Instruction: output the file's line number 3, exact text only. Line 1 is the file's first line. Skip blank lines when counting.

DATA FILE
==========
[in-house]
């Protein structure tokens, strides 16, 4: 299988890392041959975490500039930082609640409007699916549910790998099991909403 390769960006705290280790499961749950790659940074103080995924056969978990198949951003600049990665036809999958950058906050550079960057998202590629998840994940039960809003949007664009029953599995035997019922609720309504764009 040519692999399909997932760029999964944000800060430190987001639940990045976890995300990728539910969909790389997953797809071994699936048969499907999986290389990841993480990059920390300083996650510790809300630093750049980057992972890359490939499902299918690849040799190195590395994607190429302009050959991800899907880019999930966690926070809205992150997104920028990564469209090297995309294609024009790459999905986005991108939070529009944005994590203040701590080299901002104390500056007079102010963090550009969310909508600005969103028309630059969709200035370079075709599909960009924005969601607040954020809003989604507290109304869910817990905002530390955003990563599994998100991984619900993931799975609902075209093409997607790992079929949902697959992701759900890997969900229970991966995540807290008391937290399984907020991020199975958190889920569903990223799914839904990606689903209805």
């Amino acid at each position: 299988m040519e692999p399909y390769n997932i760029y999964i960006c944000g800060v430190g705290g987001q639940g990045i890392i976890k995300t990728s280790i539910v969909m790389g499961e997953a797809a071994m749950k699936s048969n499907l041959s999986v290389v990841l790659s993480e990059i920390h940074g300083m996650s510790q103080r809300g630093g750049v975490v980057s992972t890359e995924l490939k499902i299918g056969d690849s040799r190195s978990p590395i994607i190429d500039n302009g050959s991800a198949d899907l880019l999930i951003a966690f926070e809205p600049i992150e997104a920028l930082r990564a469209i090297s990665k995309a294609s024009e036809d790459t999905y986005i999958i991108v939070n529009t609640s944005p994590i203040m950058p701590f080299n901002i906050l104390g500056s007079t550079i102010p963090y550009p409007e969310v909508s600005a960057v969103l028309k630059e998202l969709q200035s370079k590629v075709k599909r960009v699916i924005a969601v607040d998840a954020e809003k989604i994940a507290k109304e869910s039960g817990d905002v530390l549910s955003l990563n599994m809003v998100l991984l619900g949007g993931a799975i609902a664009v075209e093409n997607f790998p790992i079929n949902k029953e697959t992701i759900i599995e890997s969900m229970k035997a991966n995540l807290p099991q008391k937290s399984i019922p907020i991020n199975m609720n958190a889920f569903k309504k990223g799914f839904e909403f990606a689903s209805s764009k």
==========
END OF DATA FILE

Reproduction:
């Amino acid at each position: 299988m040519e692999p399909y390769n997932i760029y999964i960006c944000g800060v430190g705290g987001q639940g990045i890392i976890k995300t990728s280790i539910v969909m790389g499961e997953a797809a071994m749950k699936s048969n499907l041959s999986v290389v990841l790659s993480e990059i920390h940074g300083m996650s510790q103080r809300g630093g750049v975490v980057s992972t890359e995924l490939k499902i299918g056969d690849s040799r190195s978990p590395i994607i190429d500039n302009g050959s991800a198949d899907l880019l999930i951003a966690f926070e809205p600049i992150e997104a920028l930082r990564a469209i090297s990665k995309a294609s024009e036809d790459t999905y986005i999958i991108v939070n529009t609640s944005p994590i203040m950058p701590f080299n901002i906050l104390g500056s007079t550079i102010p963090y550009p409007e969310v909508s600005a960057v969103l028309k630059e998202l969709q200035s370079k590629v075709k599909r960009v699916i924005a969601v607040d998840a954020e809003k989604i994940a507290k109304e869910s039960g817990d905002v530390l549910s955003l990563n599994m809003v998100l991984l619900g949007g993931a799975i609902a664009v075209e093409n997607f790998p790992i079929n949902k029953e697959t992701i759900i599995e890997s969900m229970k035997a991966n995540l807290p099991q008391k937290s399984i019922p907020i991020n199975m609720n958190a889920f569903k309504k990223g799914f839904e909403f990606a689903s209805s764009k």